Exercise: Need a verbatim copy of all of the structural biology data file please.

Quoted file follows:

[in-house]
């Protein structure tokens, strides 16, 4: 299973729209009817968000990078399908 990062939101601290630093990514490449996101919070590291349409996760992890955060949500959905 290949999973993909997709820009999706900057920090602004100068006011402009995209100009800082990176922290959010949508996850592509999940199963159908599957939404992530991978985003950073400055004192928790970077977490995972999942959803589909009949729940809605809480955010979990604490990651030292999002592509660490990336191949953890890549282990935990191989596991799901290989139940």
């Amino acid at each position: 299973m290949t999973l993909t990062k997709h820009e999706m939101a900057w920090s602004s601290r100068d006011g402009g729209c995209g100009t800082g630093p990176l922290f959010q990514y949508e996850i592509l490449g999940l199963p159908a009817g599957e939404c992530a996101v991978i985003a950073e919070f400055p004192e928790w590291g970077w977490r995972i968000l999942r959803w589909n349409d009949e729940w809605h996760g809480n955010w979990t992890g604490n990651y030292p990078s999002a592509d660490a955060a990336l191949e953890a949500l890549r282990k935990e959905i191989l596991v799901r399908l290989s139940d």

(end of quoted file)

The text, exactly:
[in-house]
């Protein structure tokens, strides 16, 4: 299973729209009817968000990078399908 990062939101601290630093990514490449996101919070590291349409996760992890955060949500959905 290949999973993909997709820009999706900057920090602004100068006011402009995209100009800082990176922290959010949508996850592509999940199963159908599957939404992530991978985003950073400055004192928790970077977490995972999942959803589909009949729940809605809480955010979990604490990651030292999002592509660490990336191949953890890549282990935990191989596991799901290989139940």
């Amino acid at each position: 299973m290949t999973l993909t990062k997709h820009e999706m939101a900057w920090s602004s601290r100068d006011g402009g729209c995209g100009t800082g630093p990176l922290f959010q990514y949508e996850i592509l490449g999940l199963p159908a009817g599957e939404c992530a996101v991978i985003a950073e919070f400055p004192e928790w590291g970077w977490r995972i968000l999942r959803w589909n349409d009949e729940w809605h996760g809480n955010w979990t992890g604490n990651y030292p990078s999002a592509d660490a955060a990336l191949e953890a949500l890549r282990k935990e959905i191989l596991v799901r399908l290989s139940d």